Mashed sweet potatoes: let’s be realistic; messing with the mashed potatoes is risky business. Family and friends expect them and want them! White potatoes have a high glycemic index and low nutrient density. You can maintain status-quo and serve them or make some mashed sweet potatoes which are rich in vitamin A, C, and slightly higher in fiber, yet still indulgent and delicious! Mashed sweet potatoes also substitute for candied sweet potatoes if you are a fan. Best to not load your mashed sweets with maple syrup and milk as they really only need some sea salt, cinnamon and a pat of butter or some coconut oil.
A raw salad is a fresh option to balance out this heavy cooked meal. Some arugula with pomegranite seeds or diced apples with toasted chopped walnuts and an olive oil/lemon juice drizzle would be nice. I’m all over this one!
The stuffing: this is another difficult staple that Thanksgiving purists have a hard time parting with. My suggestion is a wild rice stuffing recipe as it doesn't contain wheat/gluten, and dairy making it an anti-iflammatory option. If you choose to prepare a traditional bread stuffing, use extra veggies and and good quality fresh bread cubes (purchase a whole wheat baguette, tear apart , and let sit out to get a bit stale). Skip the prepackaged stuffing mixes and bread cubes as they contain trans-fats, preservatives, loads of sodium, and even sugar.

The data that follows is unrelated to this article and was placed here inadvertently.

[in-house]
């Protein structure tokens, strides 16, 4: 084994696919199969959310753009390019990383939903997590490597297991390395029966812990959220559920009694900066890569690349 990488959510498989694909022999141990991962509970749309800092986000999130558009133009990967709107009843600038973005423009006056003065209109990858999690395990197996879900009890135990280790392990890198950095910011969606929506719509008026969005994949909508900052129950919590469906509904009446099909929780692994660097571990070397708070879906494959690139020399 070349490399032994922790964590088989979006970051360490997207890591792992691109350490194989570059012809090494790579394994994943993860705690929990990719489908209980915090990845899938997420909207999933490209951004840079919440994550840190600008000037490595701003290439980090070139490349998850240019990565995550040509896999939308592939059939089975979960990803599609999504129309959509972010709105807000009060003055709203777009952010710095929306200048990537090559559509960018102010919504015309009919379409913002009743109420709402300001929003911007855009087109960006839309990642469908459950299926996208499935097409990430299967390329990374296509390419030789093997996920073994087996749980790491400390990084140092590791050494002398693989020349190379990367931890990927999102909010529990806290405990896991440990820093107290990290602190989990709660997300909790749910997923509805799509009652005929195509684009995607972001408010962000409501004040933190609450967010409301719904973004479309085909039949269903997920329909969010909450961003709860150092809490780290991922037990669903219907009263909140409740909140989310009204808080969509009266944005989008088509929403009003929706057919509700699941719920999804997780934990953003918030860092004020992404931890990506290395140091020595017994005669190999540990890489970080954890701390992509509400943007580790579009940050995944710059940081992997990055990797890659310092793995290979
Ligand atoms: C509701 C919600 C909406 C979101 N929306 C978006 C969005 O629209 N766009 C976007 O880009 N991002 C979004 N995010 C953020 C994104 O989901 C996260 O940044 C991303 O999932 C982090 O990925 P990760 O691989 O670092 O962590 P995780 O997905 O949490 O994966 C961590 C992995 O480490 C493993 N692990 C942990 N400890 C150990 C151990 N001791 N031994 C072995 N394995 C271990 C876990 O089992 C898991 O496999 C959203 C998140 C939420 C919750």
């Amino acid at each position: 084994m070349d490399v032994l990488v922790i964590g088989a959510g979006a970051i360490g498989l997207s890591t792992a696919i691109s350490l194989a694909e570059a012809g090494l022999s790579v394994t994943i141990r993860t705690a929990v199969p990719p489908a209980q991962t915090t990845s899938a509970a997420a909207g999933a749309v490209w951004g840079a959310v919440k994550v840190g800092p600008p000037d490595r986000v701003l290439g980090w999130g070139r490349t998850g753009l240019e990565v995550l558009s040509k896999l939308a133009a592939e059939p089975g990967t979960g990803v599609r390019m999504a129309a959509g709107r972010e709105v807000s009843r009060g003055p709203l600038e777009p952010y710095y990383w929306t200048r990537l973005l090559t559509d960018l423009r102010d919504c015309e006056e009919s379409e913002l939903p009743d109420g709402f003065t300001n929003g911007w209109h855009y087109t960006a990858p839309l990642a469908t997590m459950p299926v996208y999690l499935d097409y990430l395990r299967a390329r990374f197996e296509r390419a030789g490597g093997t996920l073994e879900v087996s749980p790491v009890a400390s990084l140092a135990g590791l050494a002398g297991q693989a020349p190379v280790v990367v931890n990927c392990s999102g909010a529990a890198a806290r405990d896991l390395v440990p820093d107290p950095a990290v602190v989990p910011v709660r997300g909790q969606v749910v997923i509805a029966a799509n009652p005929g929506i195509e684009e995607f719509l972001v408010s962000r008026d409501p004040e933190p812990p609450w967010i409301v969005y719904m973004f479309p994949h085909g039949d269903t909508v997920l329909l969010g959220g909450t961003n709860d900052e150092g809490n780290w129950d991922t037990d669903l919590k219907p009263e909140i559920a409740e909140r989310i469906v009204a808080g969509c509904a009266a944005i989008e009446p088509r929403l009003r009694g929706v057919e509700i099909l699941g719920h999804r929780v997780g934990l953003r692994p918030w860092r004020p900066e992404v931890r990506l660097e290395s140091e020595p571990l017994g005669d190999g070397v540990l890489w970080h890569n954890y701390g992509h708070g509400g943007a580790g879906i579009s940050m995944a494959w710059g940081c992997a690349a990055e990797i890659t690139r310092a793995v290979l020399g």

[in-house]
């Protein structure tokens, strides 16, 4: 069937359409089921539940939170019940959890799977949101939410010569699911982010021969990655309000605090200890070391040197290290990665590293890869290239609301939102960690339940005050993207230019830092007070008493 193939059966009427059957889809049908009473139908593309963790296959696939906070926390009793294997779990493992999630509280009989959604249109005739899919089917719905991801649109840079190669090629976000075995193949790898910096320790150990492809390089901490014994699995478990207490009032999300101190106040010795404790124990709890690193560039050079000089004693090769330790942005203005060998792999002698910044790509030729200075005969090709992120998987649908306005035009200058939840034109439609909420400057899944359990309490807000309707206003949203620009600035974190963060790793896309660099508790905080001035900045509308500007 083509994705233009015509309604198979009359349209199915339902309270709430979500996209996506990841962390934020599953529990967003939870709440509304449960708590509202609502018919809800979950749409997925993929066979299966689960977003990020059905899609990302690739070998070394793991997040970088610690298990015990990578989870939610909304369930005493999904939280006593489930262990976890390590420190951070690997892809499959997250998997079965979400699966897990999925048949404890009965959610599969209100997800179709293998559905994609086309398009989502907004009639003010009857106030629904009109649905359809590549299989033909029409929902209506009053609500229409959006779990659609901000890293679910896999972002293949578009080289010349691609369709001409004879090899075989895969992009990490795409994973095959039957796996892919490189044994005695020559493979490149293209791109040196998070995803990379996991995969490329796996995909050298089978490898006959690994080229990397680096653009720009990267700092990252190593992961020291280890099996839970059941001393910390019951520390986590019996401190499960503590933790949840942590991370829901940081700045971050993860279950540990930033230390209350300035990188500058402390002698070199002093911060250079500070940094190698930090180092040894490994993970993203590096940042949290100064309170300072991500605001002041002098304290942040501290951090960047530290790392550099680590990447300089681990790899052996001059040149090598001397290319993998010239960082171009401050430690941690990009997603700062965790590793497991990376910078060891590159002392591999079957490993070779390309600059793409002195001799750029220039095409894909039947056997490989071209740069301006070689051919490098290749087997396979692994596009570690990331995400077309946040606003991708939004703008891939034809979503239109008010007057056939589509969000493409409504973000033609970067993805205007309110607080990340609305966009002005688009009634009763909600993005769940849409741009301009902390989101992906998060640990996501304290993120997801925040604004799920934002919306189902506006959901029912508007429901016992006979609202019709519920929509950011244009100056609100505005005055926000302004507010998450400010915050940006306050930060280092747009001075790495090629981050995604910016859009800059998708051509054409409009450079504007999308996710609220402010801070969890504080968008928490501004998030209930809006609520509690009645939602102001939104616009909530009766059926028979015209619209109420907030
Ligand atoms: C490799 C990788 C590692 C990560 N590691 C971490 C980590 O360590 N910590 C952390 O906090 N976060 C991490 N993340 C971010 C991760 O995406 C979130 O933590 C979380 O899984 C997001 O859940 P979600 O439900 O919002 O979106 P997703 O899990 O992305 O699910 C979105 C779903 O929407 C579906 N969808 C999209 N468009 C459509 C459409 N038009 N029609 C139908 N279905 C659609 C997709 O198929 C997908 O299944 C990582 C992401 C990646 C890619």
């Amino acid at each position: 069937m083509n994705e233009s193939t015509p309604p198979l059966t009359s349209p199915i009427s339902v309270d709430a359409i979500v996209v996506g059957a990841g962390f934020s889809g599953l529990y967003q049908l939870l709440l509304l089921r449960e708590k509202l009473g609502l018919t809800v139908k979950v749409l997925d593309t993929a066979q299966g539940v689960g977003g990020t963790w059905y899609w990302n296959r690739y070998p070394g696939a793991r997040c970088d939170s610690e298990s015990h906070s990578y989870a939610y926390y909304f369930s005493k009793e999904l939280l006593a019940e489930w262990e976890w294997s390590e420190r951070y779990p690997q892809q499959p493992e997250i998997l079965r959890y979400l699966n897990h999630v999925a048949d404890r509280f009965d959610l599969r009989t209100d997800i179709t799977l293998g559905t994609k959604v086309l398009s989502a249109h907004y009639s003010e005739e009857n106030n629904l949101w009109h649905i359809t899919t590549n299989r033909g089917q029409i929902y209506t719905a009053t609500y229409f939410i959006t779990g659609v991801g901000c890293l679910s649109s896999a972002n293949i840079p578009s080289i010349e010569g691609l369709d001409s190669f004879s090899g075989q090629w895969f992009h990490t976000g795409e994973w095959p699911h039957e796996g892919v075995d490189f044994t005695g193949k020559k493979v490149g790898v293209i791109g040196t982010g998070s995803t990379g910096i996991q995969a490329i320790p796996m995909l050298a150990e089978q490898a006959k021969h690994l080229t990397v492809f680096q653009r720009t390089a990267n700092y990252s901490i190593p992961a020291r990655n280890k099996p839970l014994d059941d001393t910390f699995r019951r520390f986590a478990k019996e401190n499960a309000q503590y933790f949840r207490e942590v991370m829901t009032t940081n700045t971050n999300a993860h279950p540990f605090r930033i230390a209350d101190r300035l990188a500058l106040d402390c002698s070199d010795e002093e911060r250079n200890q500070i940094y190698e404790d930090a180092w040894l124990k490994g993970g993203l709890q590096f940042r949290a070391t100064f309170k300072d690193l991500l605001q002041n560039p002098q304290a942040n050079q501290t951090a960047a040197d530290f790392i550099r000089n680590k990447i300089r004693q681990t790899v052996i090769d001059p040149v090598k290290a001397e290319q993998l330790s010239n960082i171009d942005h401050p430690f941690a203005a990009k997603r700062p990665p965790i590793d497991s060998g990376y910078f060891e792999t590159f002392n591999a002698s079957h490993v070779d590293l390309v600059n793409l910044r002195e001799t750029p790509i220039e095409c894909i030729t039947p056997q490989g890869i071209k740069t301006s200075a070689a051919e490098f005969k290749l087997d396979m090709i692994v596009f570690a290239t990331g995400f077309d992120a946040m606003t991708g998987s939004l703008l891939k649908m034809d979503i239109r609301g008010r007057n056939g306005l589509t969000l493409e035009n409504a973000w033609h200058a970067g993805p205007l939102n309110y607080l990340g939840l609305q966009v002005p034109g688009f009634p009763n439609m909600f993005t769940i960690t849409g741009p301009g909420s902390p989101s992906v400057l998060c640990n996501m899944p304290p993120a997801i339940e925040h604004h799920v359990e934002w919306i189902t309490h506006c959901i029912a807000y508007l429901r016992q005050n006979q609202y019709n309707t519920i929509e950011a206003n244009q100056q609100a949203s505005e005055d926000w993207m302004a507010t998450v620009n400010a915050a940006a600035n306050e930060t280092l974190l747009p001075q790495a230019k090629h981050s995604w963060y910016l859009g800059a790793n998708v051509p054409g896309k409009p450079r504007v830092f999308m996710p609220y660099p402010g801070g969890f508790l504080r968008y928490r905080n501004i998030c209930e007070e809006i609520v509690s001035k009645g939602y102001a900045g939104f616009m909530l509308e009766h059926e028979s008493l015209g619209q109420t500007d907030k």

Beverages: purchase some pretty glass bottles of sparkling mineral water to serve along with a nice, large pitcher of lemon water for the table. I am always amazed that if I ask people if they want a glass of water they decline but no one can resist the sight of a glass pitcher of lemon water!
Desert: get some apple pie on the table for your guests and make my Pumpkin Pie Paleo Bread with Vanilla Coconut Cream which is sugar, grain, and dairy free. As an added bonus, this will double nicely as your Black Friday breakfast!
Bottom line: Have a blessed Thanksgiving friends!